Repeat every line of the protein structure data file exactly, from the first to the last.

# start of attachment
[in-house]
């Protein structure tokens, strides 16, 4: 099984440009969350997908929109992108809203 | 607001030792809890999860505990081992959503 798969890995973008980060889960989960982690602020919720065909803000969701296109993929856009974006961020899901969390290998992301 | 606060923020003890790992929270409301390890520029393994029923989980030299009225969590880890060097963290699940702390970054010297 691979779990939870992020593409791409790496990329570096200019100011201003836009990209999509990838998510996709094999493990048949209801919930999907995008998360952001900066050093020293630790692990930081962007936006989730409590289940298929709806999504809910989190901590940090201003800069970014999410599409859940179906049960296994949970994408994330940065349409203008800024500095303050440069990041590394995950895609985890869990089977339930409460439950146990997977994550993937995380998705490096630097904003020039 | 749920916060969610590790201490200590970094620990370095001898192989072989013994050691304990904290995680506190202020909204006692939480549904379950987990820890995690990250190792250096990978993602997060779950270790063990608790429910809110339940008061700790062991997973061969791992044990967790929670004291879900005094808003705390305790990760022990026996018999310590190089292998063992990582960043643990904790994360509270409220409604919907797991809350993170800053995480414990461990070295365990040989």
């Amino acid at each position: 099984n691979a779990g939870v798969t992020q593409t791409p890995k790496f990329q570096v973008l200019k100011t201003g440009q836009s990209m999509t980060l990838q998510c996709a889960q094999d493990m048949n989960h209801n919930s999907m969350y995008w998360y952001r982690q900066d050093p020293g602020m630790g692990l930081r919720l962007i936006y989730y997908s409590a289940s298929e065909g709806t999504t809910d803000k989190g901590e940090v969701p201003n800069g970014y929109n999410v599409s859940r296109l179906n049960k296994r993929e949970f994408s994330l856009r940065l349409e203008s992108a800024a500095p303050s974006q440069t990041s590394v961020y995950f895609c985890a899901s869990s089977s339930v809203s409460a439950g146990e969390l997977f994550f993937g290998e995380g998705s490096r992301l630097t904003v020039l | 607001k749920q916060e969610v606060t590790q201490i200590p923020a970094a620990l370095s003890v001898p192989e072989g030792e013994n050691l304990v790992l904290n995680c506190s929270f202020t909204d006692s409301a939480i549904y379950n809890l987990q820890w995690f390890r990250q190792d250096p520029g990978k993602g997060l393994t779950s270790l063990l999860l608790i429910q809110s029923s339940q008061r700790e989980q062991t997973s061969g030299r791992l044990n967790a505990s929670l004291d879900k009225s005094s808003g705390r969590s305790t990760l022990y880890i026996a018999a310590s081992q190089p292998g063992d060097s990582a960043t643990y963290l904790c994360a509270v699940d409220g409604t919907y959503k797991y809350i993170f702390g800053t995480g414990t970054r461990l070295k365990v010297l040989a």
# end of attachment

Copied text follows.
[in-house]
């Protein structure tokens, strides 16, 4: 099984440009969350997908929109992108809203 | 607001030792809890999860505990081992959503 798969890995973008980060889960989960982690602020919720065909803000969701296109993929856009974006961020899901969390290998992301 | 606060923020003890790992929270409301390890520029393994029923989980030299009225969590880890060097963290699940702390970054010297 691979779990939870992020593409791409790496990329570096200019100011201003836009990209999509990838998510996709094999493990048949209801919930999907995008998360952001900066050093020293630790692990930081962007936006989730409590289940298929709806999504809910989190901590940090201003800069970014999410599409859940179906049960296994949970994408994330940065349409203008800024500095303050440069990041590394995950895609985890869990089977339930409460439950146990997977994550993937995380998705490096630097904003020039 | 749920916060969610590790201490200590970094620990370095001898192989072989013994050691304990904290995680506190202020909204006692939480549904379950987990820890995690990250190792250096990978993602997060779950270790063990608790429910809110339940008061700790062991997973061969791992044990967790929670004291879900005094808003705390305790990760022990026996018999310590190089292998063992990582960043643990904790994360509270409220409604919907797991809350993170800053995480414990461990070295365990040989």
């Amino acid at each position: 099984n691979a779990g939870v798969t992020q593409t791409p890995k790496f990329q570096v973008l200019k100011t201003g440009q836009s990209m999509t980060l990838q998510c996709a889960q094999d493990m048949n989960h209801n919930s999907m969350y995008w998360y952001r982690q900066d050093p020293g602020m630790g692990l930081r919720l962007i936006y989730y997908s409590a289940s298929e065909g709806t999504t809910d803000k989190g901590e940090v969701p201003n800069g970014y929109n999410v599409s859940r296109l179906n049960k296994r993929e949970f994408s994330l856009r940065l349409e203008s992108a800024a500095p303050s974006q440069t990041s590394v961020y995950f895609c985890a899901s869990s089977s339930v809203s409460a439950g146990e969390l997977f994550f993937g290998e995380g998705s490096r992301l630097t904003v020039l | 607001k749920q916060e969610v606060t590790q201490i200590p923020a970094a620990l370095s003890v001898p192989e072989g030792e013994n050691l304990v790992l904290n995680c506190s929270f202020t909204d006692s409301a939480i549904y379950n809890l987990q820890w995690f390890r990250q190792d250096p520029g990978k993602g997060l393994t779950s270790l063990l999860l608790i429910q809110s029923s339940q008061r700790e989980q062991t997973s061969g030299r791992l044990n967790a505990s929670l004291d879900k009225s005094s808003g705390r969590s305790t990760l022990y880890i026996a018999a310590s081992q190089p292998g063992d060097s990582a960043t643990y963290l904790c994360a509270v699940d409220g409604t919907y959503k797991y809350i993170f702390g800053t995480g414990t970054r461990l070295k365990v010297l040989a």